• Horizontal line direction: The most dominant horizontal line in nature is the horizon—seen as a flat, continuous line that never goes away (even if we don’t always see it). Its reliable presence is grounding, reassuring, and calming.

Image by Free-Photos from Pixabay

When people are horizontal they too appear calm, restful, or even dead.


Image by Free-Photos from Pixabay

If we associate horizontal lines in artworks with horizontal lines in the visual world around us, they send the same kind of calming, restful (or even eternally restful) message.  Whether an artwork is representational, abstract, or nonrepresentational, the connection between the visual world and the visual elements in art remains the same.

  • Vertical line direction: Perhaps the most impressive vertical line in nature is found in tall tree trunks that appear to stretch endlessly toward the sky (like the Sequoias below). These massive trees seem stately and dignified.

Image by Peter H from Pixabay

 When people stand straight and tall, like these palace guards, we get the same stately and dignified feeling.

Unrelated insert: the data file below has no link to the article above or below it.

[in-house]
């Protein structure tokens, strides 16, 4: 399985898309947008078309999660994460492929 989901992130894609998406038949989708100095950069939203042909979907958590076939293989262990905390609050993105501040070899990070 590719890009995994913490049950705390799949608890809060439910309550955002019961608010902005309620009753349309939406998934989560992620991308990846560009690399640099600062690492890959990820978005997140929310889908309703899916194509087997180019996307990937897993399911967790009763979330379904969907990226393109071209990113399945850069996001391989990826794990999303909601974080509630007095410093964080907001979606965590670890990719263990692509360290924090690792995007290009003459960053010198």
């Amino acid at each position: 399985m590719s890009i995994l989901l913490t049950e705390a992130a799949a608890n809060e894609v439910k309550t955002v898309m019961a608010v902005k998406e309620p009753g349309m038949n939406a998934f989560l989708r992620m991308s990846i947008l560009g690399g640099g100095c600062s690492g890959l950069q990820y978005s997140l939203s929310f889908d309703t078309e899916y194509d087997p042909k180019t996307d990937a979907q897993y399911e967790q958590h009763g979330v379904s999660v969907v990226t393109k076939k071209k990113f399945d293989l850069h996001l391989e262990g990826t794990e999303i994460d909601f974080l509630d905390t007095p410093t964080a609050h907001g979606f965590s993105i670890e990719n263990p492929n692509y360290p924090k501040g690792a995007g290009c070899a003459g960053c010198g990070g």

Terracotta Warriors Xi’an, China, 246-209 B.C.E.  Photo by the author

Since thick tall trees and guards at attention stand so still, they suggest a sense of timeless, too. (The Giant Sequoias of California, for example, can live for thousands of years.)

The upward thrust of the vertical line can also express growth (like tulips pushing up through the soil in springtime) or spiritual striving (like a church steeple reaching for the heavens).

All these messages—dignity, timelessness, growth, and spirituality—are also expressed in art. But how do we know which verticle is meant to give which message? We need to look at the artwork as a whole and consider what the other visual elements are saying. In a quality artwork, all the visual elements will work together to create the desired message.